Q9. What are the main sources of government revenue?
- Based on our estimates for 2000-01, our main sources of revenue are land premium,
profits tax, and salaries tax They account for 17%, 15% and 10% respectively of our total
Q10. Does everyone need to pay tax? Is the tax base very narrow?
- No. Under our existing salaries tax structure (tax bands, tax rates, deductions and
allowances taken together), only 37% of our total working population (i.e. only around 1.2
million of 3.2 million) are required to pay any salaries tax. The top 100,000 taxpayers
contribute 61% of the total revenue from salaries tax, and whereas the bottom half of the
taxpayers contribute only 4.4% of the total salaries tax yield. Only 0.3% of the working
population (about 10,000) pay at the standard rate of 15% and they contribute 18.5% of the
total salaries tax receipts.
As regards profits tax, under our existing tax system (both the tax
rates and the various allowances and deductions taken together), only 10% of all business
entities are required to pay any profits tax. Less than 5% of the corporations contribute
over 80% of profits tax from incorporated businesses, whereas 80% of corporations
contributed only 7% of the total corporate profits tax yield.
Q11. Will new taxes be introduced?
- As recommended by the Financial Secretary in the 2000 Budget, an Advisory Committee on
New Broad-based Taxes has been set up to look into the suitability of introducing new
types of broad-based taxes, and to consider what form such taxes should take and their
implications. Our objective is to ensure that the Government would have a stable stream of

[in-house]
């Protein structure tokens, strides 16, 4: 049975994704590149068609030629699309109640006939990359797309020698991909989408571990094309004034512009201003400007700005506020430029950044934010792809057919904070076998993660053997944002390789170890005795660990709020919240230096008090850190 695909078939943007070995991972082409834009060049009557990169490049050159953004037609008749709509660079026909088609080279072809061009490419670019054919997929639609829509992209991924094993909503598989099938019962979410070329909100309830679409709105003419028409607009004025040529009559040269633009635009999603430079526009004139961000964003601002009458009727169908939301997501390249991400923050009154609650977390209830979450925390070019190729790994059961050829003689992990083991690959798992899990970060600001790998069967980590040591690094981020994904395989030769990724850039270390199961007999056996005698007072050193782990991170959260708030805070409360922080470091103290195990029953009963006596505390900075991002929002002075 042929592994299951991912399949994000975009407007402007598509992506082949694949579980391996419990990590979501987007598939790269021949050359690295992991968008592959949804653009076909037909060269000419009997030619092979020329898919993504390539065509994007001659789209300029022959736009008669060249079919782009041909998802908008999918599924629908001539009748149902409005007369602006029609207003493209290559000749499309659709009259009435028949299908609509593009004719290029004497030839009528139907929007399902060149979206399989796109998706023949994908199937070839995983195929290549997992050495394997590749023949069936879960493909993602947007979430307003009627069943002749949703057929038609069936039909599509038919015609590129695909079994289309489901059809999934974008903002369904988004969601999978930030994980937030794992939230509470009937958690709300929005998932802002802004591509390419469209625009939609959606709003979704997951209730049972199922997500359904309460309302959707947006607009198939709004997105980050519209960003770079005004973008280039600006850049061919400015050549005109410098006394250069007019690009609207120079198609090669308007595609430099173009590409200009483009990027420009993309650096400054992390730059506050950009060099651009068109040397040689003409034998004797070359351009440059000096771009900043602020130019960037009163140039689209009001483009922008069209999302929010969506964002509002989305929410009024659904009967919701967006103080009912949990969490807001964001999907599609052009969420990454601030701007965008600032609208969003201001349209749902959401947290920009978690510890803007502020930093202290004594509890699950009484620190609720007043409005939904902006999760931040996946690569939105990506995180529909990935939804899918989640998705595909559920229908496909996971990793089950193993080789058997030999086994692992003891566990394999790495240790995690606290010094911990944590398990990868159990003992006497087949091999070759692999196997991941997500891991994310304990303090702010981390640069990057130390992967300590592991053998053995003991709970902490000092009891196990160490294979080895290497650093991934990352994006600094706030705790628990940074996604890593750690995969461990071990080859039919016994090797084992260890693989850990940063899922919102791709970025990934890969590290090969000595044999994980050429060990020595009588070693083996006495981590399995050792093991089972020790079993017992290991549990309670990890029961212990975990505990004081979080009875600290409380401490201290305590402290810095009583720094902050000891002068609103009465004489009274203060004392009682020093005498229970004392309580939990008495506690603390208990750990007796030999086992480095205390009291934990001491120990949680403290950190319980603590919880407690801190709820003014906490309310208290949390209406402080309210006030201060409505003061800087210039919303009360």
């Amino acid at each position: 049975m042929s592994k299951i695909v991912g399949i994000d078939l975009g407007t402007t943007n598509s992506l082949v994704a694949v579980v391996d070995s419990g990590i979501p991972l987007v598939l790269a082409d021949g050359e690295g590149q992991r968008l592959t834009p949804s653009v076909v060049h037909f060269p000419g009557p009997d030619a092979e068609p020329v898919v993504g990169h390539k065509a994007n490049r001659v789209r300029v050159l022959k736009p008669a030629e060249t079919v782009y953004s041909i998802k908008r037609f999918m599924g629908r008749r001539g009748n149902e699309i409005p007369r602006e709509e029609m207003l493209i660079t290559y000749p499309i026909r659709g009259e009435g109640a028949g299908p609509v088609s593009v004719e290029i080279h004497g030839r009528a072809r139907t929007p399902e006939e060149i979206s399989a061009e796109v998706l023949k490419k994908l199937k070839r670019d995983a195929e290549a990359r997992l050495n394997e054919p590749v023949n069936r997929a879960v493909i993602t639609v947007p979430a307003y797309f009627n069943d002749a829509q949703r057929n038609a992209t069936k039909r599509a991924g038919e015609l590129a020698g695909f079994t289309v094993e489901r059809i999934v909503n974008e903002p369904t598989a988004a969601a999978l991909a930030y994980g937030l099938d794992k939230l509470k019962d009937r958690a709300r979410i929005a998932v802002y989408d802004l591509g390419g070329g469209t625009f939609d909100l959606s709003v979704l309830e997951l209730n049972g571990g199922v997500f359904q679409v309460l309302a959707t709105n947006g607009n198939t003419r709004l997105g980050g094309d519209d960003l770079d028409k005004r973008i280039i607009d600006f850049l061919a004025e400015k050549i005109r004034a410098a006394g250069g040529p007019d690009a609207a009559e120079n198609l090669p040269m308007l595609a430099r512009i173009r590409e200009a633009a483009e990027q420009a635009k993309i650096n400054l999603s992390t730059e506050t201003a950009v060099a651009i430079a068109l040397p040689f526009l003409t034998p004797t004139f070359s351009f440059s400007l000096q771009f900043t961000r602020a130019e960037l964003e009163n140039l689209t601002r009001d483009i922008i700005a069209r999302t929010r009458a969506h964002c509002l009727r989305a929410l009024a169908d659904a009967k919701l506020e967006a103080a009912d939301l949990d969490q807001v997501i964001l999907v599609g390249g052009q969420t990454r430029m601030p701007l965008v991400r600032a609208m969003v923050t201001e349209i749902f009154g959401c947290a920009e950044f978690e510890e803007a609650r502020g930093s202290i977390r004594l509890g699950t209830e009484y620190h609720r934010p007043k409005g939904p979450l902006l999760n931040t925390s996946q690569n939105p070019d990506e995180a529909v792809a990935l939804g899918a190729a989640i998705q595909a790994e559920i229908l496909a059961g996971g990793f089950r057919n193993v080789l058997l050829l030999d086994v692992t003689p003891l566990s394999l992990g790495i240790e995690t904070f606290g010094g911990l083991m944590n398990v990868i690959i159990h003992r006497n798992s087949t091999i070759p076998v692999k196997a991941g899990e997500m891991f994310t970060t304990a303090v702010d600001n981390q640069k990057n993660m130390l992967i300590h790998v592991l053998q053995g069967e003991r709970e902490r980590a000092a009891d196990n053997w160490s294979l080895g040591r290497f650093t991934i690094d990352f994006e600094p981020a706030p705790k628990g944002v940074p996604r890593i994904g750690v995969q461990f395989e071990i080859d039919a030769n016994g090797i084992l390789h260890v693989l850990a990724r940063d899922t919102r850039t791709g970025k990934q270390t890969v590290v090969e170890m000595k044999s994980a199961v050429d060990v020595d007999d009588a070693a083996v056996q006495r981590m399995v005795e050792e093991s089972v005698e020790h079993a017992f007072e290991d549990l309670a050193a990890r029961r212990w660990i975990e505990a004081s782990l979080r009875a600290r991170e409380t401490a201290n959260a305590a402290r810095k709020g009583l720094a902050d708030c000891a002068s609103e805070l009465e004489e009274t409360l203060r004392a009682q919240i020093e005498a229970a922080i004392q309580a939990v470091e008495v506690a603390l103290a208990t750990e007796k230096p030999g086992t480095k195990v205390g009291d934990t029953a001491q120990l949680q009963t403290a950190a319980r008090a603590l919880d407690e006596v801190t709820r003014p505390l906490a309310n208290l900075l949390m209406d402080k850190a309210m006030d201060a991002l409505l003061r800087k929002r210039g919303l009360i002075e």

revenue while keeping a low, simple and predictable tax regime.
Q12.Why do the government insist on the user pay principle when
determining fees and charges? Currently are the costs of all public services recovered
according to this principle?
- It is our well established policy to adopt "user pays" principle for setting government fees and charges. The rationale for this is to ensure that those who benefit from the services provided should pay for them, so that the costs of providing the services are recovered to the required extent and do not fall on general taxpayers. The income from fees and charges represents a major revenue source, accounting for about 10% of the total recurrent government revenue. It also underpins our low tax policy and is an important tool in our striving to achieve a fiscal balance as stipulated in the Basic Law. There are certain exceptions to this principle whereby we would provide subsidies to services which are vital to the public and affect their livelihood, such as school fees and medical fees. Consequently, we are seeking only partial recovery for these services.